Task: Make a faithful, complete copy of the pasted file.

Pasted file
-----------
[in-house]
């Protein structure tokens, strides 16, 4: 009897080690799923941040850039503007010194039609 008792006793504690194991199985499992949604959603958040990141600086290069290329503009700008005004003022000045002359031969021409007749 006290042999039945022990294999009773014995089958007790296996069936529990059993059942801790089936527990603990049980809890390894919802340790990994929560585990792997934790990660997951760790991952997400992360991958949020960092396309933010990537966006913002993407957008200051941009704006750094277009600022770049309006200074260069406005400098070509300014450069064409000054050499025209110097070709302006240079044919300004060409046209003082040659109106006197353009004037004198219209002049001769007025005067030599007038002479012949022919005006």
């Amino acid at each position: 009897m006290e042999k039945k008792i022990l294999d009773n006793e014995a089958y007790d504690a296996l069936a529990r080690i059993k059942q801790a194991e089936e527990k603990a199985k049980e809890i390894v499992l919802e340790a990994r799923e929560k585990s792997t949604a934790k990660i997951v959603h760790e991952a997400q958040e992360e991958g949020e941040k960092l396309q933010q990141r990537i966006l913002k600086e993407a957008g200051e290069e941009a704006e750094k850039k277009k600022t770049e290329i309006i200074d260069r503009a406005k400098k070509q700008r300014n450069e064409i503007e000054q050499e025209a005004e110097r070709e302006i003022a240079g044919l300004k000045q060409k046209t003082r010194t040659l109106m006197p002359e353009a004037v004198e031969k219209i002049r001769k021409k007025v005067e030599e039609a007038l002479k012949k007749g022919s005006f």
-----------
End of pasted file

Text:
[in-house]
């Protein structure tokens, strides 16, 4: 009897080690799923941040850039503007010194039609 008792006793504690194991199985499992949604959603958040990141600086290069290329503009700008005004003022000045002359031969021409007749 006290042999039945022990294999009773014995089958007790296996069936529990059993059942801790089936527990603990049980809890390894919802340790990994929560585990792997934790990660997951760790991952997400992360991958949020960092396309933010990537966006913002993407957008200051941009704006750094277009600022770049309006200074260069406005400098070509300014450069064409000054050499025209110097070709302006240079044919300004060409046209003082040659109106006197353009004037004198219209002049001769007025005067030599007038002479012949022919005006």
């Amino acid at each position: 009897m006290e042999k039945k008792i022990l294999d009773n006793e014995a089958y007790d504690a296996l069936a529990r080690i059993k059942q801790a194991e089936e527990k603990a199985k049980e809890i390894v499992l919802e340790a990994r799923e929560k585990s792997t949604a934790k990660i997951v959603h760790e991952a997400q958040e992360e991958g949020e941040k960092l396309q933010q990141r990537i966006l913002k600086e993407a957008g200051e290069e941009a704006e750094k850039k277009k600022t770049e290329i309006i200074d260069r503009a406005k400098k070509q700008r300014n450069e064409i503007e000054q050499e025209a005004e110097r070709e302006i003022a240079g044919l300004k000045q060409k046209t003082r010194t040659l109106m006197p002359e353009a004037v004198e031969k219209i002049r001769k021409k007025v005067e030599e039609a007038l002479k012949k007749g022919s005006f």